Although we were to hear a great deal about some of his ancestors a short time later, the Squire made scant mention of some of the Tiltons, perhaps because many of them were linked with important doings. In Book A, Freehold records, a John Tilton and Company is mentioned among purchases of land from the Indians, payments made in “peague” of wampumpeague, Indian money valued at one sixth of a penny, as well as in rum. Some of the items are listed, “to the Sachem of ye gift land,” “to a sloop to hire, 10 days, with expences in provisions upon a voyage with the Patentees to Pootopeck Island to settle ye, the counterey affairs here.”
These were days in the early 1700’s or perhaps earlier when it was recorded, “There is a new town in the County called Freehold, which has not been laid out and inhabited long.
It does not contain as yet above 40 Families and as to its Out Plantations we suppose they are much the same in number with the rest and may count it about 30,000 acres.”
Perhaps Sylvester Tilton, who was in the neighborhood of Freehold and Manahawkin in the days of the Refugees, had a more colorful role in history, for it was he who has been mentioned prominently many times in a variety of accounts concerning the skirmish at Manahawkin, spelled Manahawken by Mr. Salter [in his famous 19th century History of Monmouth and Ocean Counties]. We have always believed the present spelling more logical since there is no apparent intention of going back to the original.
When the report came that John Bacon and his marauders were on their way, sentinels were stationed on the road. The Refugees made no secret of their approach and the clanking tally, of their superior number. The sentinels raced across the fields to give warning but before they could take cover, the pursuing Loyalists opened fire and Lines Pangburn, one of the organizers of the Baptist Church in Manahawkin, was killed. Sylvester Tilton, severely wounded, swore to avenge the injury on a man named Brewer, who did the damage.
Tradition says Tilton achieved his purpose. He trailed Brewer, who was heavily armed, and let it be known that he was on a vengeful errand with nothing more than his fists to aid him. Coming upon his quarry when his weapons were fortunately missing, Sylvester set upon him and beat him unmercifully. Then he stood glowering. “You tried to kill me once,” he said. “Now I’ve settled with you. Get along with you and join the rest of your gang.” The survivors of the Bacon outlaws were already on their way to Nova Scotia.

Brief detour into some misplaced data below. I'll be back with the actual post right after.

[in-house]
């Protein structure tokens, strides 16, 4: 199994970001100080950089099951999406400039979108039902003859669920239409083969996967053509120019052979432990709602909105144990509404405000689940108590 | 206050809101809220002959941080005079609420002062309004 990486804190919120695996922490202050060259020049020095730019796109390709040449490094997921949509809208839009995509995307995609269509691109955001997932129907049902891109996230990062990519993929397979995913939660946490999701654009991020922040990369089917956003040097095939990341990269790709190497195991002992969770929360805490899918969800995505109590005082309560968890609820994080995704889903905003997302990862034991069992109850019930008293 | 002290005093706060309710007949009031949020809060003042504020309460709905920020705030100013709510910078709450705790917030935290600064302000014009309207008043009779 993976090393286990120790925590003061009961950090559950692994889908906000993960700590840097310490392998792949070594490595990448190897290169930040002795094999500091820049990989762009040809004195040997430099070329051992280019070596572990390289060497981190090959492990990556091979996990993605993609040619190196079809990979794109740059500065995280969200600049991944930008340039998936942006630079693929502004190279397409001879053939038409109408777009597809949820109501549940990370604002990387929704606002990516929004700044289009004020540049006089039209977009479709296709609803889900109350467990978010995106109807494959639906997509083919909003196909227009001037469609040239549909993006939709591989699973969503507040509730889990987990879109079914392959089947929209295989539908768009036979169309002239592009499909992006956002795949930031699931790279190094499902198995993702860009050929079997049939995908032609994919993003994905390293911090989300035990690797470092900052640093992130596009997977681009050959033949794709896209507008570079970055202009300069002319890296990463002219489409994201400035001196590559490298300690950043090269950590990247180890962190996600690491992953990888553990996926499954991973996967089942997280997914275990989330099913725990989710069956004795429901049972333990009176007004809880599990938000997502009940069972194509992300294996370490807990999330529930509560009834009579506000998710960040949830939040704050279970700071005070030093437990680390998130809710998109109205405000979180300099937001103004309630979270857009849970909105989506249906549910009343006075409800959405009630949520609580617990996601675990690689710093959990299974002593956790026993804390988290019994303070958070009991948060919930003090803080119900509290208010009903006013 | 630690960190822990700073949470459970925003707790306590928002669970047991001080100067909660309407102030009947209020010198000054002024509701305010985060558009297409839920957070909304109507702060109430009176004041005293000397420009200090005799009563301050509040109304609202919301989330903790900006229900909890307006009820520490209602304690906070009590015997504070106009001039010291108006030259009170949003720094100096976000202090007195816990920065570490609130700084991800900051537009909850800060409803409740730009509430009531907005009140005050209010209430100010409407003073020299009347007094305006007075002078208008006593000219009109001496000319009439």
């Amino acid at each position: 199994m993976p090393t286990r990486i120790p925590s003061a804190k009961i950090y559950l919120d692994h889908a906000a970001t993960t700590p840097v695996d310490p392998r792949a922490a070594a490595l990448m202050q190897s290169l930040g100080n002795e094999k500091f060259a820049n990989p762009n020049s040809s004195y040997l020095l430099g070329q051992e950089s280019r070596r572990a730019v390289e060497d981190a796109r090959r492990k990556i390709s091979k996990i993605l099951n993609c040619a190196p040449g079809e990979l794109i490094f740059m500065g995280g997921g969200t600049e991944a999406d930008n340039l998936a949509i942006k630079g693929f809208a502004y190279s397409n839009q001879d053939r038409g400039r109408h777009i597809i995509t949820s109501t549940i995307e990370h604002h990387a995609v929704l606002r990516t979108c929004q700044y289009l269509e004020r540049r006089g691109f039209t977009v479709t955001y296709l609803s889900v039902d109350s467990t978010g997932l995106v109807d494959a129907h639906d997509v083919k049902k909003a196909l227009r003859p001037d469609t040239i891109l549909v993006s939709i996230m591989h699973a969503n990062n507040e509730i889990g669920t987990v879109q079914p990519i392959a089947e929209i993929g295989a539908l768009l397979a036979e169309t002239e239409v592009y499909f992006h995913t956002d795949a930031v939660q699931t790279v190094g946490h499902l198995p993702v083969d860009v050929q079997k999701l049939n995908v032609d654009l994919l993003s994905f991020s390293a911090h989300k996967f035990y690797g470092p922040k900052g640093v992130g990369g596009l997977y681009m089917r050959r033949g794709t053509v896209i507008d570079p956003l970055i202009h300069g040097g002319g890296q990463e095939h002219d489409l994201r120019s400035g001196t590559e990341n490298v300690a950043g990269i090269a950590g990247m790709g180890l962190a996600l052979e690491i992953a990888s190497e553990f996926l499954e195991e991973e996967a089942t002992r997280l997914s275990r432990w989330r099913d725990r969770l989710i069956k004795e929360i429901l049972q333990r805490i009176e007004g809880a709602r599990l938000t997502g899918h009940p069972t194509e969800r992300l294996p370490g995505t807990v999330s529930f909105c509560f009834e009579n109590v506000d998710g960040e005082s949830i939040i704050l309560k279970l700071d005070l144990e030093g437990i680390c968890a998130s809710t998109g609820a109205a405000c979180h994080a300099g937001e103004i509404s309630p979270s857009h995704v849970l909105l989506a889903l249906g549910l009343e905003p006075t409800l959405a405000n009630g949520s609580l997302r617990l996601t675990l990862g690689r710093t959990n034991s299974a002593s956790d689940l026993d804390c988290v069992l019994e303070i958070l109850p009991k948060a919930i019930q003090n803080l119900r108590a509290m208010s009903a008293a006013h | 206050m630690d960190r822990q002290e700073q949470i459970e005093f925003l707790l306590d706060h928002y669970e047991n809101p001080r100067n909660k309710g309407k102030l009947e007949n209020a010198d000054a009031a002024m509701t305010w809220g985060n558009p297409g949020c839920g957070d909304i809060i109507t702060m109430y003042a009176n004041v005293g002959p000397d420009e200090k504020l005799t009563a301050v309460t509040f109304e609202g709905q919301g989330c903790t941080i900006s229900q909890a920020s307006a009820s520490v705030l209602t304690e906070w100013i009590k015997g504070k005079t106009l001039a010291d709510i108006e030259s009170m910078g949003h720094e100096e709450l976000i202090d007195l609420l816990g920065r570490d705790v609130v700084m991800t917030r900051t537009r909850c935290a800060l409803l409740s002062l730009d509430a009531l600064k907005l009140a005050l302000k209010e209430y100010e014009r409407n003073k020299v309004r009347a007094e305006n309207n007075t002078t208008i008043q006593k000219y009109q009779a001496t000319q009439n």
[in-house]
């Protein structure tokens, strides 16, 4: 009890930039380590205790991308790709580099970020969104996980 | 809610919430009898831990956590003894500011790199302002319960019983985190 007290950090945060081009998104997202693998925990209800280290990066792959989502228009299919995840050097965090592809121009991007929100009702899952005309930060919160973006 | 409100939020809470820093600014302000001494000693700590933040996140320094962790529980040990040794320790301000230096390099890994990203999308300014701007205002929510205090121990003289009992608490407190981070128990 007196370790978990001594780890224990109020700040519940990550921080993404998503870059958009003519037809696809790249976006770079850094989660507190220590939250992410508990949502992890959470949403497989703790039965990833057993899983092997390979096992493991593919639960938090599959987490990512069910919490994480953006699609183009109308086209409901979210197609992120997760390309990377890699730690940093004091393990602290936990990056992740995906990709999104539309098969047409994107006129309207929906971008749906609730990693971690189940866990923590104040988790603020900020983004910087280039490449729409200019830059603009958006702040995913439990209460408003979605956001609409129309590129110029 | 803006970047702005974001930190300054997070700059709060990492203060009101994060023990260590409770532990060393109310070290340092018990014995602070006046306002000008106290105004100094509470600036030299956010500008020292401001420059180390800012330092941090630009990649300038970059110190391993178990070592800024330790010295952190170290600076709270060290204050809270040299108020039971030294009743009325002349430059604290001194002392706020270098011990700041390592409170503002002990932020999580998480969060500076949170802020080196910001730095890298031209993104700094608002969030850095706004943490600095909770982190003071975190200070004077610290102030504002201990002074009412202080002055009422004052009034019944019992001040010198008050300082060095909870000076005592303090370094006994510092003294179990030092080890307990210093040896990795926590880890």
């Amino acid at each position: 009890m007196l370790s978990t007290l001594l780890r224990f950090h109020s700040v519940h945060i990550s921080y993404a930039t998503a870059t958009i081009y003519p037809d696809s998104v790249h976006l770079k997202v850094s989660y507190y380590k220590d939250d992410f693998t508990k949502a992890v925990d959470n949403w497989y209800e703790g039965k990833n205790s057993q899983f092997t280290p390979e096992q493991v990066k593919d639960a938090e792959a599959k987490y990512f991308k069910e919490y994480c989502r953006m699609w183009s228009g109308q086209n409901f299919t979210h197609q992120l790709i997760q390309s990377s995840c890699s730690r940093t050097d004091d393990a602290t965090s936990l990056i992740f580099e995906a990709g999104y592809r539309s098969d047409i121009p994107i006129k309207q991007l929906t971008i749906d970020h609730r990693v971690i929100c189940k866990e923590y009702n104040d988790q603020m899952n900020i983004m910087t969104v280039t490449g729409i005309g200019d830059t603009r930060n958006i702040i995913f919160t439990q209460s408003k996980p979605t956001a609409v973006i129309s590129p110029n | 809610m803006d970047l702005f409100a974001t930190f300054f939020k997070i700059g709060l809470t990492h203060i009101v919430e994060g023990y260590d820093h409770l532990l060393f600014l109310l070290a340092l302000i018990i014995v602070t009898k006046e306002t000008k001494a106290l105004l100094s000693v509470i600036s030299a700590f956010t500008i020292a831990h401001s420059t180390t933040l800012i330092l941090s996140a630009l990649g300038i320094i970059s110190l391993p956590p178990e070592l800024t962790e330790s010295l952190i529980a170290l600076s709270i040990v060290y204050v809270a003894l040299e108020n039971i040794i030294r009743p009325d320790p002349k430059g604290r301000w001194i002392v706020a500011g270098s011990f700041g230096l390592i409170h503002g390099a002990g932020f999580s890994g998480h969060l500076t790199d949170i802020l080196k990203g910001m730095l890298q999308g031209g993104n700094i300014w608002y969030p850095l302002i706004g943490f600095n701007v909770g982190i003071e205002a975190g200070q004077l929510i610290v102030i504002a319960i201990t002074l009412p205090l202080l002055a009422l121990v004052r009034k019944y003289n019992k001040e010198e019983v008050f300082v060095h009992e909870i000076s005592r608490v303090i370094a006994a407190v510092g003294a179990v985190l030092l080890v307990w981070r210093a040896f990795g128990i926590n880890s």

That steamy afternoon on the portico when everywhere but the shaded schoolhouse grove seemed uncomfortable, with a copy of the original History of the Ellis and Tilton Families, tracing the limbs and branches and twigs of the family tree from the first settlement of these pioneers in America in 1640. The writing was done by Charles R. Elllis, Sr., of Bordentown, whose picture at the front indicated that his beard must have been a care to keep out of the ink—it was written when he was seventy-three.
Much of what was written is a mere record of who married whom and how they fared and where but there are illuminating disclosures here and there that link the families with important events through many generations. But it would be wrong to leave the tanyard deserted before recalling it briefly to activity.
All the land around was at one time part of the Woodward tract. For a long time Squire Tilton’s farm, in the midst of holdings that extended across the Woodward land and the Kirby tract as well, was known as “The Tanyard Farm.” The family historian says that during most of the time “five or six men were constantly employed there making boots and shoes.” For these times that was a large establishment.